Physicians have long known that weight loss lowers blood pressure. Even slight weight loss brings improvement. If a patient is able to lose 20 to 25 pounds the blood pressure often returns to normal.
[/URL]1. Krause R et al Ultraviolet B and blood pressure Lancet 1998, 352:709-710 (http://www.newswithviews.com/Howenstine/james6.htm#_ftnref1)2. Li YC et al
1,25 dihydroxy D3 is a negative endocrine regulator of the renin angiotensin system J Clin Invest 2002:1,229-238 3. Veith R Vitamin D supplementation, 25-hydroxyvitamin D concentration and safety Am J Clin Nutrition 1999, 69:842-856 [URL="http://www.newswithviews.com/Howenstine/james6.htm#_ftnref4"]
(http://www.newswithviews.com/Howenstine/james6.htm#_ftnref3)4. Krishna GO et al Increased blood pressure during potassium depletion in normotensive men. N England J Medicine 1989 May 4;320(18):1177-82 C 2004 Dr. James Howenstine - All Rights Reserved
Statins and Vitamin D Deficiency
In my book, Statin Drugs Side Effects and the misguided war on cholesterol, and on this website I have discussed the vital role of cholesterol in the human body. Our most important hormones depend upon adequate reserves of cholesterol for their production and nowhere is this more important than as the precursor substance for the synthesis of Vitamin D, know also as calcitrol.
Researchers in this field are sufficiently concerned from the results of their studies to pronounce that we are in the midst of an epidemic of vitamin D deficiency of immense proportion. Study after study of nursing home populations, of nursing mothers, of healthy male and female volunteers and of various children’s groups have consistently documented how relatively rare it is to have optimal levels of Vitamin D.
Some authorities support more liberal dietary supplementation of Vitamin D in our foodstuff. Others are urging that practical new approaches for vitamin D repletion in our country are urgently needed. This high prevalence of vitamin D deficiency, even in those taking multivitamins, indicates that a critical review of vitamin D needs is a major priority.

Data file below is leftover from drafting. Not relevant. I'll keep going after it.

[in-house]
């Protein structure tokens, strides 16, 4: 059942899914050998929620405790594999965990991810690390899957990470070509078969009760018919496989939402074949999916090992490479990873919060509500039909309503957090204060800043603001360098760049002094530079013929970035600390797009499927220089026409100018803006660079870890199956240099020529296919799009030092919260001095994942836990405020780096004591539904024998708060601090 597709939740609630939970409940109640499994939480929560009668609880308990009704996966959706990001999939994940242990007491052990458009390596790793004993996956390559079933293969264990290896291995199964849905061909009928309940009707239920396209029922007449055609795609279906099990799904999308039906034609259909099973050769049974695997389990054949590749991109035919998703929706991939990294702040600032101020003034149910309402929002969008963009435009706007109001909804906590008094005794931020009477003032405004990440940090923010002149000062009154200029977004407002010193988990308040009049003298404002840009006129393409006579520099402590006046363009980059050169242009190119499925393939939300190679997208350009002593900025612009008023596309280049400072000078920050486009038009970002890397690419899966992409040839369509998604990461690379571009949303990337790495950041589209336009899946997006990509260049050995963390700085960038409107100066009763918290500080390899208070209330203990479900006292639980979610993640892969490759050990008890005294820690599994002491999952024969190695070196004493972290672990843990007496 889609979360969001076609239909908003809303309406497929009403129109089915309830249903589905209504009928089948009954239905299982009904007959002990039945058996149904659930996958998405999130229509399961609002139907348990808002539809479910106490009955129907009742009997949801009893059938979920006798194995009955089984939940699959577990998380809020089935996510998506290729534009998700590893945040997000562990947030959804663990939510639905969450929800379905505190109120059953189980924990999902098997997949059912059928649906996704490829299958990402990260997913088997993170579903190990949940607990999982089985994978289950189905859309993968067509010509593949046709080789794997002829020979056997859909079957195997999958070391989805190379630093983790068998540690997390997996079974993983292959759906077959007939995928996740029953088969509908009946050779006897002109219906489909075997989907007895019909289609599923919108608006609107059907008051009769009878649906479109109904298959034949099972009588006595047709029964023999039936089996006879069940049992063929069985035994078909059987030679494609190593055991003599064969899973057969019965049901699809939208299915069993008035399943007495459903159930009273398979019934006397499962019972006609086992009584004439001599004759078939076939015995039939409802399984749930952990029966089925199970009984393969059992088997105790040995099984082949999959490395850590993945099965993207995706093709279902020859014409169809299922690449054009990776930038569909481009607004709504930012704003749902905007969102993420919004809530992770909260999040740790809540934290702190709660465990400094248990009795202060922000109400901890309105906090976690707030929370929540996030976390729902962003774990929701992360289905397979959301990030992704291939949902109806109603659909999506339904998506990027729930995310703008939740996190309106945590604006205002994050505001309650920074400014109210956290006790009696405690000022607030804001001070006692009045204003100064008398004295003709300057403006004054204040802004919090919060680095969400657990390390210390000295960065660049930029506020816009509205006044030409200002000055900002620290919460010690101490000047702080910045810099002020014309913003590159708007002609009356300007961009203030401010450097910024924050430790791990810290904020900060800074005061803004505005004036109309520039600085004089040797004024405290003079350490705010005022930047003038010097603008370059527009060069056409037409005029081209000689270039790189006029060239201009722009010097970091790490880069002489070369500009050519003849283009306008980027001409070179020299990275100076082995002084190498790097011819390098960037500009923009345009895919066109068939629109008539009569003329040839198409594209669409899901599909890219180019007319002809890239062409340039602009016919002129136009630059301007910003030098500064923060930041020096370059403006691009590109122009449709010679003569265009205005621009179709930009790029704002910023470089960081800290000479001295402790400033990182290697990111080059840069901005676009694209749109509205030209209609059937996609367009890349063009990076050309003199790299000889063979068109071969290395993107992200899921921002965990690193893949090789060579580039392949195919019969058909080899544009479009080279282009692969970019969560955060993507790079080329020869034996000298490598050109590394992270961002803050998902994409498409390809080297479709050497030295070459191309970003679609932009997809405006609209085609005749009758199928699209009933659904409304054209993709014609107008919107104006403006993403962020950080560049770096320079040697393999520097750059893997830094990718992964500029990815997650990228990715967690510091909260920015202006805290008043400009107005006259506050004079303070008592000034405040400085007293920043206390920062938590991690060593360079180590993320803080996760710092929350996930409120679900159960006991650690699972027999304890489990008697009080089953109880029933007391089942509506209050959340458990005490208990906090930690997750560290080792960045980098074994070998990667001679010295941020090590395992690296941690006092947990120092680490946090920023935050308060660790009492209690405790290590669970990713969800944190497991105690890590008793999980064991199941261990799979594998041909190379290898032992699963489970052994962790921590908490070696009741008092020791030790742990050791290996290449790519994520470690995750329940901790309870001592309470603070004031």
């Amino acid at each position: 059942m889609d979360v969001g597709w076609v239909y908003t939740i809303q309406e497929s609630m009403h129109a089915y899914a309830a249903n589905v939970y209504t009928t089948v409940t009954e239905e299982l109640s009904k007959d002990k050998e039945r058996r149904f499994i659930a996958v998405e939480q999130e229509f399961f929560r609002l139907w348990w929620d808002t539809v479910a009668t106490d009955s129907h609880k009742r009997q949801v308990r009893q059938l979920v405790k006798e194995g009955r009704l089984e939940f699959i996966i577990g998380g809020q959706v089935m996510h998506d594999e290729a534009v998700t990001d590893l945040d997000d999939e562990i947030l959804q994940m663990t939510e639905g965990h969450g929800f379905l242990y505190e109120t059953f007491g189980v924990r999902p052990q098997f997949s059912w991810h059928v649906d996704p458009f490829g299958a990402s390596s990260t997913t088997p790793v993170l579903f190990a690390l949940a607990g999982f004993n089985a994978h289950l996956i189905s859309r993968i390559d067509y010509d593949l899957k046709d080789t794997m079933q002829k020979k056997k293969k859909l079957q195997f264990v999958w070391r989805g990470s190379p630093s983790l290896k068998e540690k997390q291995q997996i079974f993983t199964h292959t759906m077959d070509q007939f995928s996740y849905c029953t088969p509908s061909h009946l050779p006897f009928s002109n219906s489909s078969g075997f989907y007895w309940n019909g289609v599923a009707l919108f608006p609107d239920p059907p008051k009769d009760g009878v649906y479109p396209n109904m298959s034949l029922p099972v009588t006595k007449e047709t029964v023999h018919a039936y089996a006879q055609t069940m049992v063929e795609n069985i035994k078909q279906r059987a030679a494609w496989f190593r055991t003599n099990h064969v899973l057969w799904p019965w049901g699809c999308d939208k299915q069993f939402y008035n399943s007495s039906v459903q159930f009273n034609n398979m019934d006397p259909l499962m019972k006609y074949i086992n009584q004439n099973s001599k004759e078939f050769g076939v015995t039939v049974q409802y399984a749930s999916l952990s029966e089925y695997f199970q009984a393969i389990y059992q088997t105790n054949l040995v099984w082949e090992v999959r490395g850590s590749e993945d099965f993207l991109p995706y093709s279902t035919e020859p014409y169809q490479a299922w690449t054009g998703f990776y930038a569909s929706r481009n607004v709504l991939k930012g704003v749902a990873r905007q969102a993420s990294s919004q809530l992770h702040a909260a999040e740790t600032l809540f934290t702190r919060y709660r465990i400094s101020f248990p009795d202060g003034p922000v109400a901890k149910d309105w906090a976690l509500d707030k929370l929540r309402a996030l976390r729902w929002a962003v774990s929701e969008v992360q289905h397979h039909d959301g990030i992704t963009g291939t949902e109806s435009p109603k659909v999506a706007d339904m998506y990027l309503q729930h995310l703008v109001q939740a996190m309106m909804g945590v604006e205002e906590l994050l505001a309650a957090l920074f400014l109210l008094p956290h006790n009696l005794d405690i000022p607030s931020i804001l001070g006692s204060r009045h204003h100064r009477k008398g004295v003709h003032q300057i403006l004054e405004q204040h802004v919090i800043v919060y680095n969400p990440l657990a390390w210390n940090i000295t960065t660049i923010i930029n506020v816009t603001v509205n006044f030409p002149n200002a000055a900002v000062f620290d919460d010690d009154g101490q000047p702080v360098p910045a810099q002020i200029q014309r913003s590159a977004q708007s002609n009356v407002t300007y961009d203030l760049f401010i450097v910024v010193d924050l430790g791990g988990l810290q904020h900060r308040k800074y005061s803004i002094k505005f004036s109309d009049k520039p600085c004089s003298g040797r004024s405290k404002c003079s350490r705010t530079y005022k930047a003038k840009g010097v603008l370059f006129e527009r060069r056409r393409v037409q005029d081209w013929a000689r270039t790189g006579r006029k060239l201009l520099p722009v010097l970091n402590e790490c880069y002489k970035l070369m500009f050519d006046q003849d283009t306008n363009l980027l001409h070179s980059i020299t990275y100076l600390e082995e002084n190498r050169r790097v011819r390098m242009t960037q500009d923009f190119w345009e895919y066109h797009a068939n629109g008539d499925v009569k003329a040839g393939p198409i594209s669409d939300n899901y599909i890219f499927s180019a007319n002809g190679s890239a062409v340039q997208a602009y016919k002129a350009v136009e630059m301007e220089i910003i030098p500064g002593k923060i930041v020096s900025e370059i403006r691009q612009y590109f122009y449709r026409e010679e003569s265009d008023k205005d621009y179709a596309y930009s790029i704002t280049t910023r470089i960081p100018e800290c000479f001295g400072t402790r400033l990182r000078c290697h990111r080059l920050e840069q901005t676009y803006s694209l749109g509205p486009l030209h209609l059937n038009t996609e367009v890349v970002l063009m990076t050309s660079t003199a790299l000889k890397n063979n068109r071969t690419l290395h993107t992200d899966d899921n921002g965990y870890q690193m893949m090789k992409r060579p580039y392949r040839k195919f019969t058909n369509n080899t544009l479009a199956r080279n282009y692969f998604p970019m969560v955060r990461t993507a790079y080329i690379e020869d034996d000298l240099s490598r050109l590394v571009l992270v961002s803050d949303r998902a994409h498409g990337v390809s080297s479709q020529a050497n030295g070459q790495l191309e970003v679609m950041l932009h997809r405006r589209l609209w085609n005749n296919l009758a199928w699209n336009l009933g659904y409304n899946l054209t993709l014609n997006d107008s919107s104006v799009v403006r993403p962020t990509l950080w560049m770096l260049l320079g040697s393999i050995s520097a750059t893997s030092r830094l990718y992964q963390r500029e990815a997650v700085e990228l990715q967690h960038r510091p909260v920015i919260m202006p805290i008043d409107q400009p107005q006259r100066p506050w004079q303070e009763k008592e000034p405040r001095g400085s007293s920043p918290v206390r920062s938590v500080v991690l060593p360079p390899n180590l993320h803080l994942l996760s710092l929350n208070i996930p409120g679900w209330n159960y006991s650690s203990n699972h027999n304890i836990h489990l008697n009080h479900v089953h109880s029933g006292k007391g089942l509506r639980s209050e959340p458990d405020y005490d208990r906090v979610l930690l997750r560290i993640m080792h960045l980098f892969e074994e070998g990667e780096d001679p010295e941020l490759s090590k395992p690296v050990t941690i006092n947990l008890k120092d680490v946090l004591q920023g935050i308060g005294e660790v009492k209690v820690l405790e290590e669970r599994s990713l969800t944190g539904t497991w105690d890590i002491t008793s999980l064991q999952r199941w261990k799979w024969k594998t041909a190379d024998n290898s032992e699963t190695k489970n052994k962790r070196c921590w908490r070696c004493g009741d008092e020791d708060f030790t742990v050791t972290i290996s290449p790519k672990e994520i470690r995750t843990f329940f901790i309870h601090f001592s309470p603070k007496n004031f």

A vitamin D precursor is synthesized in the skin from cholesterol in response to absorbing UVB rays. It then gets converted in the liver to an intermediate form. In the kidneys it joins with an important enzyme for conversion into its active hormonal form.
Many factors potentially interfere with the UVB conversion. People having darker skins are much more likely to have vitamin D deficiency. The aged skin of the elderly impairs cholesterol conversion as does the presence of obesity. Our present day emphasis on protecting our skin from the sun, using sun-screens and blockers, also cuts down on the ability of UVB to convert cholesterol to vitamin D. Last but not least, one needs UVB exposure.
Without any sun exposure you need about 4,000 units of vitamin D a day. In the absence of other supplements you would need 40 glasses of milk or ten multi-vitamins capsules daily to supply your vitamin D needs. Most of us make about 20,000 units of vitamin D after 20 minutes of summer sun due to UVB conversion of cholesterol. Numerous studies document that the majority of our society falls short of meeting either their dietary of UVB conversion needs for vitamin D.
Now consider the impact of statin drugs on a society already overburdened with an epidemic of vitamin D deficiency. Cholesterol must be available in our bodies in amounts sufficient to allow UVB conversion to vitamin D. We are all genetically blessed with a “natural level” of cholesterol. What is natural for one person may be completely inadequate for another. Into this heterogenous pool we dump statins indiscriminately in a misguided attempt to bring everyone’s natural level of cholesterol down to some artificially low level. Need I add that eight of the nine people making the 2004 cholesterol guidelines were subsidized one way or another by the statin drug manufacturer?
I cannot think of anything more likely to aggravate our already immense, vitamin D deficient state. There is little doubt that the availability of statins drugs these past two decades has made a major contribution to this problem.
Duane Graveline MD MPH
My book, "Statin Drugs Side Effects", is now
available from my website (www.spacedoc.net)
Duane Graveline MD MPH
4414 Cormorant Lane
Merritt Island FL 32953